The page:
Very nice postings… I’m the rather tired looking guy in the last photo (wiring-up frames). Must not have had my coffee yet. It is nice to read about so many good comments about bees… So many people see them as stinging pests, rather than the great pollinators that they are. Not to mention the supplier of honey… Some quick comments. I love buckwheat honey too, never tried Manuka, Tupalo is great, we had 750 people attend this years beekeeping workshop, it is our 31st year at putting it on. There are many towns/cities that allow beekeeping within their limits, check with your town hall for any rules about keeping bees. Due to the high humidity, bees don’t do as well in low, wetlands. They need to dry/cure the nectar into honey and some bee diseases like humidity. So, the drier hillside would be a better location. I agree with the comments about (near) stingless beekeeping and reactions people have to bee stings. Sometimes I go a year or two without getting stung once. If you move “slowly” while working the bees they don’t see you as a big threat. I do wear a full protective suit and I do use gloves most of the time. Taking them off to handle a queen, opening a zip lock bag, etc… After keeping bees for 37 years I still swell-up some when I get stung. Benedryl is good to use and I also have an Epi-Pen kit just in case and also for visitors. Never had to use it. I normally keep 8 to 20 hives on my two acres in the farmland. This winter was hard on northern Ohio bees. I lost 11 out of 22 hives due to the long cold spell we had. I feel blessed because several of my fellow beekeepers lost all their hives. Thanks for your interest in bees and honey… BTW – Our club (TCBA) does have monthly meetings in Wooster. I can give more info if requested.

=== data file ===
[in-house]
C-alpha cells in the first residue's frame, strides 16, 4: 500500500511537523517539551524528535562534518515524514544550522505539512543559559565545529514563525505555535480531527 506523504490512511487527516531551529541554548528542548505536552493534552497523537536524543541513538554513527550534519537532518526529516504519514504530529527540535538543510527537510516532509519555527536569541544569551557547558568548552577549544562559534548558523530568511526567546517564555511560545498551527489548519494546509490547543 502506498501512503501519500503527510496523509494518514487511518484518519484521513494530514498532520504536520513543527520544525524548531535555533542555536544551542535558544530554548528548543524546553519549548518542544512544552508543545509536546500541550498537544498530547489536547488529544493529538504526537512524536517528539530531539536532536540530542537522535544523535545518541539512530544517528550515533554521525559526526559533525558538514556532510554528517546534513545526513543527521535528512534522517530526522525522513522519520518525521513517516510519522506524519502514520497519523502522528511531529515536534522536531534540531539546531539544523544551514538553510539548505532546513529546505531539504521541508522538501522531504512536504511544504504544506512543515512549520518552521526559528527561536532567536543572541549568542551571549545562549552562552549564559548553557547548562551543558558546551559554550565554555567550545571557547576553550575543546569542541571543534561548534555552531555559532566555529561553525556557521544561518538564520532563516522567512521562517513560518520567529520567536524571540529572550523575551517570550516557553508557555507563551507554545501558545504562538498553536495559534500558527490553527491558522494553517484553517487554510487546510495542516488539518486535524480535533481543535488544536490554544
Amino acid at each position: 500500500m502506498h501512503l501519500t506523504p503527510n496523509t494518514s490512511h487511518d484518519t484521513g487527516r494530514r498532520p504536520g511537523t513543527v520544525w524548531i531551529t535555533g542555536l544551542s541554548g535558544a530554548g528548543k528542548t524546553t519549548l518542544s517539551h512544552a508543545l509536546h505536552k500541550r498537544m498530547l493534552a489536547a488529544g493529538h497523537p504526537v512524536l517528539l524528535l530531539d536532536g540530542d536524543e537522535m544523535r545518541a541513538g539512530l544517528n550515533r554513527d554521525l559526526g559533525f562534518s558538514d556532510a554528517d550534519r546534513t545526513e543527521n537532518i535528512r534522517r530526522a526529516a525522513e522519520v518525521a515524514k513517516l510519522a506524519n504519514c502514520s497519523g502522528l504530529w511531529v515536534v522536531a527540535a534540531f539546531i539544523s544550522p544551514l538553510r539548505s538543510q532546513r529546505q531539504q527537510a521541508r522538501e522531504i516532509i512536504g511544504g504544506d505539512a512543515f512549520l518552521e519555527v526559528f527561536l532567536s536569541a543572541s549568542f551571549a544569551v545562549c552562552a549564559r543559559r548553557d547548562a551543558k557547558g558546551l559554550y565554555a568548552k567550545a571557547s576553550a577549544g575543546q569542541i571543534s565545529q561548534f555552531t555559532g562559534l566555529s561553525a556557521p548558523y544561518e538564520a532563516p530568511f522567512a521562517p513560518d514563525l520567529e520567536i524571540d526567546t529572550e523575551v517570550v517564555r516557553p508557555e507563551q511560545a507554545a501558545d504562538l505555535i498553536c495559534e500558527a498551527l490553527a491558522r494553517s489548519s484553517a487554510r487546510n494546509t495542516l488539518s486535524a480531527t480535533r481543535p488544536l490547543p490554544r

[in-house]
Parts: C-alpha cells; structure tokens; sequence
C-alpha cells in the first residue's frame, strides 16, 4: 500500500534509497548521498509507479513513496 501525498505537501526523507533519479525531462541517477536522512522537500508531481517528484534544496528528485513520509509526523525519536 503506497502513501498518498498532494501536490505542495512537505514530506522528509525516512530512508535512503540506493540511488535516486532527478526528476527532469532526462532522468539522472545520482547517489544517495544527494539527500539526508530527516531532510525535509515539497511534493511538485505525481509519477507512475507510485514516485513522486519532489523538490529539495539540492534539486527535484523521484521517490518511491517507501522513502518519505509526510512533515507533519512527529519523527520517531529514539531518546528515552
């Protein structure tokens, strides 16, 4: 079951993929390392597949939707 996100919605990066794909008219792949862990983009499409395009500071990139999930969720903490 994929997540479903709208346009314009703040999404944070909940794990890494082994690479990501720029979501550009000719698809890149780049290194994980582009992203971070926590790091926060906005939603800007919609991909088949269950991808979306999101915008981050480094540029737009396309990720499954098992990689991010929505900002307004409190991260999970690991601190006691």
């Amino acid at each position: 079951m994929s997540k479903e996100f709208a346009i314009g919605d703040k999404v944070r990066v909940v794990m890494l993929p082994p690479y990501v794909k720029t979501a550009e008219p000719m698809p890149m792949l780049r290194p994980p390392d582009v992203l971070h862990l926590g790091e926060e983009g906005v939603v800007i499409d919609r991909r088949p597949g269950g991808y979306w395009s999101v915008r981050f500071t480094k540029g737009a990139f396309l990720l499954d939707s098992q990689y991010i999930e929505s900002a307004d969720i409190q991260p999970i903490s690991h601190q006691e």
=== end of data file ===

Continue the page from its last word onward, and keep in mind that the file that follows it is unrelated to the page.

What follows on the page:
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  16. Susy on March 12, 2009 at 8:27 am

    Chris – thanks so much for stopping by and giving us a good bit of information.

    That’s too bad that you lost so many hives this year. I have thought about joining the Tri-County Beekeepers Club. I am going to join my local on, The Carroll County Club. But I hear the Tri-County club is excellent.

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  17. inadvertent farmer on March 12, 2009 at 3:12 pm

    We keep bees…have had up to 7 colonies. Unfortunately we lost all but one to colony collapse disorder.

    We are trying again this year with our old colony as well as adding a few new ones from the swarms my hubby always gets each summer.

    Gook luck with your beekeeping adventure…it is well worth it.

    BTW…we have wild blackberry honey! Kim

    inadvertent farmer’s last blog post.. Winter’s Only Rose

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    • Susy on March 12, 2009 at 11:30 pm

      MMMMM, blackberry honey. That sounds delicious. We have tons of blackberries that bloom around here. I bet we’ll have some blackberry honey too. That’s too bad about your bees. I hope you can get some swarms. I’d love to get a swarm, but I’m starting off buying a package for my first hive.

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This is a daily journal of my efforts to cultivate a more simple life, through local eating, gardening and so many other things. We used to live in a small suburban neighborhood Ohio but moved to 153 acres in Liberty, Maine in 2012.